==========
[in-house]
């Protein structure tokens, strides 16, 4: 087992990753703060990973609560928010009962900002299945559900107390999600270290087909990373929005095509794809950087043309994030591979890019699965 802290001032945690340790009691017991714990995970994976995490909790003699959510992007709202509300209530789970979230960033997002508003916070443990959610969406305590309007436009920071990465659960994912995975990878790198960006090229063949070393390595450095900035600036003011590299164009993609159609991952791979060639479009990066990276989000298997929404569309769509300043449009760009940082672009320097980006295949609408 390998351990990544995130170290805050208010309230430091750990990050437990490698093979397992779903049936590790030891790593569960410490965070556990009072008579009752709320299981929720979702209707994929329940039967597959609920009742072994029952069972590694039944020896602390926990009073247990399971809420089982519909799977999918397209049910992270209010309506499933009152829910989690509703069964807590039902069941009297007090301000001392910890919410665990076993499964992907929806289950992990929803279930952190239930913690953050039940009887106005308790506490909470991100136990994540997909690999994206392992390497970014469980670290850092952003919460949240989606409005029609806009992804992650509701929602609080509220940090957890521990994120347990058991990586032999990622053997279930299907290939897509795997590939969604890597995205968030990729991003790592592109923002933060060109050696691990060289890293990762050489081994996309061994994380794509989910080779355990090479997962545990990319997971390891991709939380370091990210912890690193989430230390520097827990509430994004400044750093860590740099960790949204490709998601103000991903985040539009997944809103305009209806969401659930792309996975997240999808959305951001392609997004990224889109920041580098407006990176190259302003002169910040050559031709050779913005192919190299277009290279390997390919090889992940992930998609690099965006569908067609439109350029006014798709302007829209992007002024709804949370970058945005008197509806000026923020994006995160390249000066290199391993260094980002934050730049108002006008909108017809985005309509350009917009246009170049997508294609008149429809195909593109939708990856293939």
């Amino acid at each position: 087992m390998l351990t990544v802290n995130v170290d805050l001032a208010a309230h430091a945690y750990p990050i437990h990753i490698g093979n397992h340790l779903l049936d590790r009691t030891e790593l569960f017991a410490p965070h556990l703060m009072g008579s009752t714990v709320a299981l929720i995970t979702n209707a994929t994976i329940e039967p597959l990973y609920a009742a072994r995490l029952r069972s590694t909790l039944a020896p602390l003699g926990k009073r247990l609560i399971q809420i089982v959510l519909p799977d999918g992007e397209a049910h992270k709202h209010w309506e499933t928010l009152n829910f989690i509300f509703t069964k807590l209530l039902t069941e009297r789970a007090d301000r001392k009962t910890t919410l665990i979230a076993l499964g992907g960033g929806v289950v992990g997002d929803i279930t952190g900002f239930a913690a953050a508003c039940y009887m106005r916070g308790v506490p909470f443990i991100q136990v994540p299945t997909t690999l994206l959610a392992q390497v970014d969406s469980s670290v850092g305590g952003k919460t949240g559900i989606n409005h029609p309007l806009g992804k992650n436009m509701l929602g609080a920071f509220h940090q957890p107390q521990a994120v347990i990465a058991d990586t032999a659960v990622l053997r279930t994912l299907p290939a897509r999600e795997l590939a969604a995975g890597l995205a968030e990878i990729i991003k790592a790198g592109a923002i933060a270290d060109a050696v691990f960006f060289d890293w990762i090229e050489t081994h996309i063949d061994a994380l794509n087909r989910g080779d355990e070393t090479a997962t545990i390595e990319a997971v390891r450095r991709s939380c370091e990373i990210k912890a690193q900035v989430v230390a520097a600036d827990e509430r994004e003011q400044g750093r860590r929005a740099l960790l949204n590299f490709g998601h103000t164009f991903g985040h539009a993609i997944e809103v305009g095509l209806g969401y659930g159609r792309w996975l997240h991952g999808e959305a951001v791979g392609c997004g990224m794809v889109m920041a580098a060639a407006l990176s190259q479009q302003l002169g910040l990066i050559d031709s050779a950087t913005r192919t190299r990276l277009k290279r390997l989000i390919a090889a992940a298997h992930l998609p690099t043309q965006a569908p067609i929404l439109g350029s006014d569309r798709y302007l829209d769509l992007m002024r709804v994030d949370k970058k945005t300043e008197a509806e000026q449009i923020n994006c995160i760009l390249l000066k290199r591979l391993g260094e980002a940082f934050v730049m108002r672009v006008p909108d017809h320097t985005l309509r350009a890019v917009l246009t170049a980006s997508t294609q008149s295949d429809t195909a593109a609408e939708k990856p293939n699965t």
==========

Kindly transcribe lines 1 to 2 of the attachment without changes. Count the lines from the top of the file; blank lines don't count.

[in-house]
């Protein structure tokens, strides 16, 4: 087992990753703060990973609560928010009962900002299945559900107390999600270290087909990373929005095509794809950087043309994030591979890019699965 802290001032945690340790009691017991714990995970994976995490909790003699959510992007709202509300209530789970979230960033997002508003916070443990959610969406305590309007436009920071990465659960994912995975990878790198960006090229063949070393390595450095900035600036003011590299164009993609159609991952791979060639479009990066990276989000298997929404569309769509300043449009760009940082672009320097980006295949609408 390998351990990544995130170290805050208010309230430091750990990050437990490698093979397992779903049936590790030891790593569960410490965070556990009072008579009752709320299981929720979702209707994929329940039967597959609920009742072994029952069972590694039944020896602390926990009073247990399971809420089982519909799977999918397209049910992270209010309506499933009152829910989690509703069964807590039902069941009297007090301000001392910890919410665990076993499964992907929806289950992990929803279930952190239930913690953050039940009887106005308790506490909470991100136990994540997909690999994206392992390497970014469980670290850092952003919460949240989606409005029609806009992804992650509701929602609080509220940090957890521990994120347990058991990586032999990622053997279930299907290939897509795997590939969604890597995205968030990729991003790592592109923002933060060109050696691990060289890293990762050489081994996309061994994380794509989910080779355990090479997962545990990319997971390891991709939380370091990210912890690193989430230390520097827990509430994004400044750093860590740099960790949204490709998601103000991903985040539009997944809103305009209806969401659930792309996975997240999808959305951001392609997004990224889109920041580098407006990176190259302003002169910040050559031709050779913005192919190299277009290279390997390919090889992940992930998609690099965006569908067609439109350029006014798709302007829209992007002024709804949370970058945005008197509806000026923020994006995160390249000066290199391993260094980002934050730049108002006008909108017809985005309509350009917009246009170049997508294609008149429809195909593109939708990856293939």